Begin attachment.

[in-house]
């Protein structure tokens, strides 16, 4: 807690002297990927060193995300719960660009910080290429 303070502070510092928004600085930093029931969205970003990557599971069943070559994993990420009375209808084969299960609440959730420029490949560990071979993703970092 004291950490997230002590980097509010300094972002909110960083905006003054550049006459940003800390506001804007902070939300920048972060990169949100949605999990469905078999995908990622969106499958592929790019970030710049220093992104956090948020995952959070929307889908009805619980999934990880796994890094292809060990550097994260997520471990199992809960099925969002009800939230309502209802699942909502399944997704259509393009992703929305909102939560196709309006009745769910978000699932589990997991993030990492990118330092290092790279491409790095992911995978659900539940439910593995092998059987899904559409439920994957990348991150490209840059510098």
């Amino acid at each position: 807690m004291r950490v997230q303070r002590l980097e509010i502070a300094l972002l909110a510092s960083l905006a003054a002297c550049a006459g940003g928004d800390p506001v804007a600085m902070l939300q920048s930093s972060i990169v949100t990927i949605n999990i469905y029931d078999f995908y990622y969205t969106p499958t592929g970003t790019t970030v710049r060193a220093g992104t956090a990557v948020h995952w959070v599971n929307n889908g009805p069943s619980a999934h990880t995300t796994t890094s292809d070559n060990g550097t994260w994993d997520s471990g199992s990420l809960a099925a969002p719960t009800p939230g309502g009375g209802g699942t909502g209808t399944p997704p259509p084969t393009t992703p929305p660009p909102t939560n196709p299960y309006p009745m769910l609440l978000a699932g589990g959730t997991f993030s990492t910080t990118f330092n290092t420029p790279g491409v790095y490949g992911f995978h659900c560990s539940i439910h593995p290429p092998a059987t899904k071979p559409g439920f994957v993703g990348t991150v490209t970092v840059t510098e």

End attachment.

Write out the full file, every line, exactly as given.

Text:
[in-house]
């Protein structure tokens, strides 16, 4: 807690002297990927060193995300719960660009910080290429 303070502070510092928004600085930093029931969205970003990557599971069943070559994993990420009375209808084969299960609440959730420029490949560990071979993703970092 004291950490997230002590980097509010300094972002909110960083905006003054550049006459940003800390506001804007902070939300920048972060990169949100949605999990469905078999995908990622969106499958592929790019970030710049220093992104956090948020995952959070929307889908009805619980999934990880796994890094292809060990550097994260997520471990199992809960099925969002009800939230309502209802699942909502399944997704259509393009992703929305909102939560196709309006009745769910978000699932589990997991993030990492990118330092290092790279491409790095992911995978659900539940439910593995092998059987899904559409439920994957990348991150490209840059510098």
């Amino acid at each position: 807690m004291r950490v997230q303070r002590l980097e509010i502070a300094l972002l909110a510092s960083l905006a003054a002297c550049a006459g940003g928004d800390p506001v804007a600085m902070l939300q920048s930093s972060i990169v949100t990927i949605n999990i469905y029931d078999f995908y990622y969205t969106p499958t592929g970003t790019t970030v710049r060193a220093g992104t956090a990557v948020h995952w959070v599971n929307n889908g009805p069943s619980a999934h990880t995300t796994t890094s292809d070559n060990g550097t994260w994993d997520s471990g199992s990420l809960a099925a969002p719960t009800p939230g309502g009375g209802g699942t909502g209808t399944p997704p259509p084969t393009t992703p929305p660009p909102t939560n196709p299960y309006p009745m769910l609440l978000a699932g589990g959730t997991f993030s990492t910080t990118f330092n290092t420029p790279g491409v790095y490949g992911f995978h659900c560990s539940i439910h593995p290429p092998a059987t899904k071979p559409g439920f994957v993703g990348t991150v490209t970092v840059t510098e």